The idea of this family board game is to visit the most cities with your trains. Players collect and play train cards to claim various... routes, trying to block other players as you make your way across the country. You can earn extra points by connecting distant cities or building the longest continuous railway, and the game ends when someone runs out of trains. It usually takes an hour or so to complete a game of Ticket to Ride.
If you’re looking for a fun family board game with a story behind it, Ticket to Ride will keep your family occupied for hours and maybe even teach them a little about geography!
08 of 08
One of the latest crazes in board games is cooperative play, where participants work together toward a goal instead of competing against one another. If you’re looking for a cooperative activity for your family, your best bet is Pandemic, an apocalyptic board game where players must stop the spread of diseases to save the world.
In a cooperative board game, you all win or you all lose. In Pandemic, several life-threatening diseases are spreading across the world, and you must work as a team to... find the cure. Each player is assigned a character, such as a scientist or operation specialist, and has unique strengths that they contribute to the group. During each turn, players can move around the world, share information, treat infections and work towards a cure, but the epidemics spread just as quickly so you need to work efficiently. If you want an extra challenge, you can make the game harder by starting out with a greater number of diseases on the board.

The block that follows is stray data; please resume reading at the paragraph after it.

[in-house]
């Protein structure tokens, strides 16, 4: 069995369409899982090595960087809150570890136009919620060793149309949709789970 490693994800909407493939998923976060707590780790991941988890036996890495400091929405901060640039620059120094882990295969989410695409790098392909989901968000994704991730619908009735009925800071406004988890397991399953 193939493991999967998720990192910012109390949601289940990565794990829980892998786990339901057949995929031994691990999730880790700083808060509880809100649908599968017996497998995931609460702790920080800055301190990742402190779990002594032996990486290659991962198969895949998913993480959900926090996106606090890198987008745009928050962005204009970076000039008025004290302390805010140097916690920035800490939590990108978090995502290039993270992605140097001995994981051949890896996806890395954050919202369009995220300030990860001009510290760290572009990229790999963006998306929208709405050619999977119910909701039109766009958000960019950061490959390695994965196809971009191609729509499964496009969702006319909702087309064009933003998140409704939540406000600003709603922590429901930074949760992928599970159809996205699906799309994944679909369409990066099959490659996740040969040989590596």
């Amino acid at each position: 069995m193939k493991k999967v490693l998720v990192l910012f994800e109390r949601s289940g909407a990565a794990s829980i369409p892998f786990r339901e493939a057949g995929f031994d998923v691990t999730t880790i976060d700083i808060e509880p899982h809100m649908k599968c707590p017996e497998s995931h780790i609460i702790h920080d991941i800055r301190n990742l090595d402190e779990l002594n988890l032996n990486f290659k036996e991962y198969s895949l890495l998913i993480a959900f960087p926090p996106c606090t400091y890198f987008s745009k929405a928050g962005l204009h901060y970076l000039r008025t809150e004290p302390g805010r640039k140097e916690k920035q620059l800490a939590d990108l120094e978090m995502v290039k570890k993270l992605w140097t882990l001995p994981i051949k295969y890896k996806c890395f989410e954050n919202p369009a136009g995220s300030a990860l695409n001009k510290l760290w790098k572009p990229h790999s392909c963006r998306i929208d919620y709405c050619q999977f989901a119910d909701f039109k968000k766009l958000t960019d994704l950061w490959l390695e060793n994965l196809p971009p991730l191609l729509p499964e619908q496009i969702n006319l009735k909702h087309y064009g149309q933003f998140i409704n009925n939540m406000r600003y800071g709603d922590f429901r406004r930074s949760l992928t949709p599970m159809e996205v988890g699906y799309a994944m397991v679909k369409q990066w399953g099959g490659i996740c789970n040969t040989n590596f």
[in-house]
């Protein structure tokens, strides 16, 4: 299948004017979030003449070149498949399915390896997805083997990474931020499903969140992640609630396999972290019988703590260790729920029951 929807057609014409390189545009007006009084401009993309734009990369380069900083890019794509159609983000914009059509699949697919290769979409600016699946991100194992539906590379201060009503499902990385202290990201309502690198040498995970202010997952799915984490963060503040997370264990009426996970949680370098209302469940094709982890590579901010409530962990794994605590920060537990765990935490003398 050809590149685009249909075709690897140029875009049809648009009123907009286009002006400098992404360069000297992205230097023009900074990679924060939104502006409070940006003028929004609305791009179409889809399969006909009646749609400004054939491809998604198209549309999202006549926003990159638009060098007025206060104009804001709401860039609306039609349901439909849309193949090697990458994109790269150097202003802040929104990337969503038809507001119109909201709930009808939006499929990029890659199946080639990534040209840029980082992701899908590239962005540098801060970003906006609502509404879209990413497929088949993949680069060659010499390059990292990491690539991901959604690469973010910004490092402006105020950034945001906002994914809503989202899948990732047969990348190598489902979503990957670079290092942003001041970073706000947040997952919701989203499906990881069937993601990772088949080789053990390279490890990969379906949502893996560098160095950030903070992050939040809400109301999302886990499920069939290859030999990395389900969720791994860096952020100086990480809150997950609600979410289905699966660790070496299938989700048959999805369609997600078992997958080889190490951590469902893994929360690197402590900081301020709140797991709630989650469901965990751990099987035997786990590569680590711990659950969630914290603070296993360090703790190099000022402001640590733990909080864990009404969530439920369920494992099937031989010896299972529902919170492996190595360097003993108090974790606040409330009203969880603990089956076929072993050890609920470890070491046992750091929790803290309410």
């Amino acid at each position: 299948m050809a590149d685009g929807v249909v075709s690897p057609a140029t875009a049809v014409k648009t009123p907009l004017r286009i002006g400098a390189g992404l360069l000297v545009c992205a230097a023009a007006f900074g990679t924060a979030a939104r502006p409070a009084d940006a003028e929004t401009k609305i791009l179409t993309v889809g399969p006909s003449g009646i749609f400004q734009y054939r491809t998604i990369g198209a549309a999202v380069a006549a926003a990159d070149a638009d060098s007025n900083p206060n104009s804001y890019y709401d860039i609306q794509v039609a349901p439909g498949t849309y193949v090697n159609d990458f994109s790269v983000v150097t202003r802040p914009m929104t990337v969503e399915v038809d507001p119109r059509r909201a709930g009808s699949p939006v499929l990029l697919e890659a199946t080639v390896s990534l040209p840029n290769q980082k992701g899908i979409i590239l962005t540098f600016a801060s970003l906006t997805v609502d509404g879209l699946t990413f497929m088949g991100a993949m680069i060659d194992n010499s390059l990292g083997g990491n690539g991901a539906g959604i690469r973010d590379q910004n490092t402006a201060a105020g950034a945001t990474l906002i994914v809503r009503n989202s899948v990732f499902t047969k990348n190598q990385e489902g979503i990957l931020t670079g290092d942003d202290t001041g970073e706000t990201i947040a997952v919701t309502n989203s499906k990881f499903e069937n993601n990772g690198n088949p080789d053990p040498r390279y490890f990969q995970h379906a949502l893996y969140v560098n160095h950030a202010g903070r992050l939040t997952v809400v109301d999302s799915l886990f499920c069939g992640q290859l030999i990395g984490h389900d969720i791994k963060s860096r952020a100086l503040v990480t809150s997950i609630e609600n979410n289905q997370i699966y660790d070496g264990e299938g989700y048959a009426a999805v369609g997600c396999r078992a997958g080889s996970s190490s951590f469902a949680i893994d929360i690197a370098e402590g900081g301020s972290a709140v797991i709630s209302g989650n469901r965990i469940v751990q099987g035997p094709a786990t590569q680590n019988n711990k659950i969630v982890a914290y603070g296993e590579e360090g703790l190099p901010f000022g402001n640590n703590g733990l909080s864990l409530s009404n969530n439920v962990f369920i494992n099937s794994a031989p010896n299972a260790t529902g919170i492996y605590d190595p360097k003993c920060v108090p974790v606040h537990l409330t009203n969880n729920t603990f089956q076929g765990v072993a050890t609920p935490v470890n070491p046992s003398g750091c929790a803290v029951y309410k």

Because the rules are a little complicated and there’s a lot of strategy involved, Pandemic is recommended for teenagers and adults. However, once your family gets the hang of it, they’ll be addicted to the intense cooperative gameplay.
Disclosure: E-Commerce Content is independent of editorial content and we may receive compensation in connection with your purchase of products via links on this page.